Koontz’s childhood was troubled to say the least, but he made the best of it. He told the National Catholic Register, “As a boy, I yearned for a normal family life, but later I understood that the darkness of my childhood was in a strange way a gift. Because of the poverty and violence of those early years, I have a depth of experience to draw upon that enriches my work.”

No wonder he writes poignantly of the perils of childhood. In a world increasingly characterized by the fragmentation of families and the damage that comes from rejection, criticism, and abuse, Koontz’s novels offer both empathy and hope. Our history is real, but it’s not our destiny.

Tuesday, March 18, 2014

The 100

To help us enter into and better understand the entertainment shaping today's youth, I offer my latest review of books effecting a primarily YA audience. My goal is not to critique the art form as much as look at the worldview in the story.

This review will look at Kass Morgan's The 100. Ms. Morgan studied English and History at Brown University before pursuing a Master's Degree in 19th Century Literature at Oxford. She currently works in the publishing industry. In other words, even though this is her first YA novel, her training and credentials have prepared her well.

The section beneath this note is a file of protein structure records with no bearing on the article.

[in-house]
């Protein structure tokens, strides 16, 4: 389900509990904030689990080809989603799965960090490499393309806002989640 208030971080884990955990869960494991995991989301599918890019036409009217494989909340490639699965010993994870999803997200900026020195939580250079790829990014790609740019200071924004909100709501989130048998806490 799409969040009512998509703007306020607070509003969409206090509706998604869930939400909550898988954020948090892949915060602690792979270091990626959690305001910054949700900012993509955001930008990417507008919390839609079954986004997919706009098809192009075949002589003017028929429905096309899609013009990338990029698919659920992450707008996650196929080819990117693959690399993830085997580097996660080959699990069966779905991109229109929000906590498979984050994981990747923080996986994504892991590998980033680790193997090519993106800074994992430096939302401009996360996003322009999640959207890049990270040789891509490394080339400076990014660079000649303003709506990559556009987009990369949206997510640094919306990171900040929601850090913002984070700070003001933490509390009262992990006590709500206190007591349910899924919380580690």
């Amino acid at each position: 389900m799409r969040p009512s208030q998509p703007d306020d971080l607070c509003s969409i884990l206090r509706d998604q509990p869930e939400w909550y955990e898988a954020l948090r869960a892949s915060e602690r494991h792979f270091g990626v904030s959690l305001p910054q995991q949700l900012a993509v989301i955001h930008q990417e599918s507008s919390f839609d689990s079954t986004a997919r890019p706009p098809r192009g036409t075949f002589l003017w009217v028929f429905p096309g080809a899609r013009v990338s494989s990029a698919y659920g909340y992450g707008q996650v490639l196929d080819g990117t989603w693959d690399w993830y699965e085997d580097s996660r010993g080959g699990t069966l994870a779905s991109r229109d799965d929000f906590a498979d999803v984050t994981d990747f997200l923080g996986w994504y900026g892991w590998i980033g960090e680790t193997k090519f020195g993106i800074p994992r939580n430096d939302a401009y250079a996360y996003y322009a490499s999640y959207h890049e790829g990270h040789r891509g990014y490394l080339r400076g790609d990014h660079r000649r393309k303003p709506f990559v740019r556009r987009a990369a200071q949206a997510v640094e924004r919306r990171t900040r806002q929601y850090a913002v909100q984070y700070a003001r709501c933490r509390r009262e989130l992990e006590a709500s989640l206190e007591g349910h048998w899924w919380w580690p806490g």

In spite if the popularity of The 100, not all the reviewers are overly enamored.'s reader reviews are decidedly middle-of-the-road; plenty of Goodreads' readers have expressed surprise that a show is being made from a book that didn't rate that highly on their site. Nonetheless, the TV version premiers on the CW on March 19, 2014.

It’s been one hundred years since mankind decimated the planet through nuclear war. A remnant living on the Ark - twelve space stations linked as one -  have been waiting for the planet to become habitable again, but nobody really wants to find out first-hand. Meanwhile, life on the space station is falling apart. The original 400 has turned to 4,000, and oxygen and supplies are running down. The need to control the population has brought about severe social stratification, excessive capital punishment and draconian birth laws.

The solution is to send underage criminals awaiting execution on their 18th birthday. These kids are going to die anyway –why not let them die for the greater good? That’s the 100 – doomed juvenile delinquents  sent to earth as a scouting party. What could possibly go wrong? If you thought, “Pretty much everything,” you were correct.

I’ve heard it said that our culture’s stories confirm either what we fear is true or what we hope is true. If so, The 100 offers some interesting - and frustrating - insights into this generation’s hopes and fears.

Tuesday, March 4, 2014

This Dark Endeavor: The Apprenticeship of Victor Frankenstein